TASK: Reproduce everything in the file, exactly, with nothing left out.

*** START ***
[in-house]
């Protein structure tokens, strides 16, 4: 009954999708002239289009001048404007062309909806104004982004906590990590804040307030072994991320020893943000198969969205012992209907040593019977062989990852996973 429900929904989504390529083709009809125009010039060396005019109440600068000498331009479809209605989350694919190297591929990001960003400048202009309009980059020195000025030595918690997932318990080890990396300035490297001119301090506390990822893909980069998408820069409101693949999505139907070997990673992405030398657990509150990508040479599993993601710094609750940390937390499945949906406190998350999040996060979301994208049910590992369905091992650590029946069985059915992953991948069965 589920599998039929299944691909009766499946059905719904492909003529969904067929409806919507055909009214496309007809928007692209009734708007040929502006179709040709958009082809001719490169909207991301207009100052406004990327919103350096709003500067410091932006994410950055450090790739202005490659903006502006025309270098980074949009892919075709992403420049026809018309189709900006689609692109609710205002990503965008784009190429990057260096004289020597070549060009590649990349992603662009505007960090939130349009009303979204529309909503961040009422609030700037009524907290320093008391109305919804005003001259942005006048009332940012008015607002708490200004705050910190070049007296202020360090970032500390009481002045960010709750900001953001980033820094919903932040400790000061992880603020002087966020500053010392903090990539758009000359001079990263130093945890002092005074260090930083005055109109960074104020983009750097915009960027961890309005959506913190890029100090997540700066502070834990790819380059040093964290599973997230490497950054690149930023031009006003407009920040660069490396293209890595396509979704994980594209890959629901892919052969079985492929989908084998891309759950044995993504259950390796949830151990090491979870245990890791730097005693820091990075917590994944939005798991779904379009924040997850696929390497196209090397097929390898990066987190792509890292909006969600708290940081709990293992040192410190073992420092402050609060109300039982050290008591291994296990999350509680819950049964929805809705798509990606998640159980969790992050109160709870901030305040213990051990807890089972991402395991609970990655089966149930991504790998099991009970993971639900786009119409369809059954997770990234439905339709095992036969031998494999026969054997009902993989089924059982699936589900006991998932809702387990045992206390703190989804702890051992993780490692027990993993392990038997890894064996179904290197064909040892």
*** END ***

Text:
[in-house]
């Protein structure tokens, strides 16, 4: 009954999708002239289009001048404007062309909806104004982004906590990590804040307030072994991320020893943000198969969205012992209907040593019977062989990852996973 429900929904989504390529083709009809125009010039060396005019109440600068000498331009479809209605989350694919190297591929990001960003400048202009309009980059020195000025030595918690997932318990080890990396300035490297001119301090506390990822893909980069998408820069409101693949999505139907070997990673992405030398657990509150990508040479599993993601710094609750940390937390499945949906406190998350999040996060979301994208049910590992369905091992650590029946069985059915992953991948069965 589920599998039929299944691909009766499946059905719904492909003529969904067929409806919507055909009214496309007809928007692209009734708007040929502006179709040709958009082809001719490169909207991301207009100052406004990327919103350096709003500067410091932006994410950055450090790739202005490659903006502006025309270098980074949009892919075709992403420049026809018309189709900006689609692109609710205002990503965008784009190429990057260096004289020597070549060009590649990349992603662009505007960090939130349009009303979204529309909503961040009422609030700037009524907290320093008391109305919804005003001259942005006048009332940012008015607002708490200004705050910190070049007296202020360090970032500390009481002045960010709750900001953001980033820094919903932040400790000061992880603020002087966020500053010392903090990539758009000359001079990263130093945890002092005074260090930083005055109109960074104020983009750097915009960027961890309005959506913190890029100090997540700066502070834990790819380059040093964290599973997230490497950054690149930023031009006003407009920040660069490396293209890595396509979704994980594209890959629901892919052969079985492929989908084998891309759950044995993504259950390796949830151990090491979870245990890791730097005693820091990075917590994944939005798991779904379009924040997850696929390497196209090397097929390898990066987190792509890292909006969600708290940081709990293992040192410190073992420092402050609060109300039982050290008591291994296990999350509680819950049964929805809705798509990606998640159980969790992050109160709870901030305040213990051990807890089972991402395991609970990655089966149930991504790998099991009970993971639900786009119409369809059954997770990234439905339709095992036969031998494999026969054997009902993989089924059982699936589900006991998932809702387990045992206390703190989804702890051992993780490692027990993993392990038997890894064996179904290197064909040892």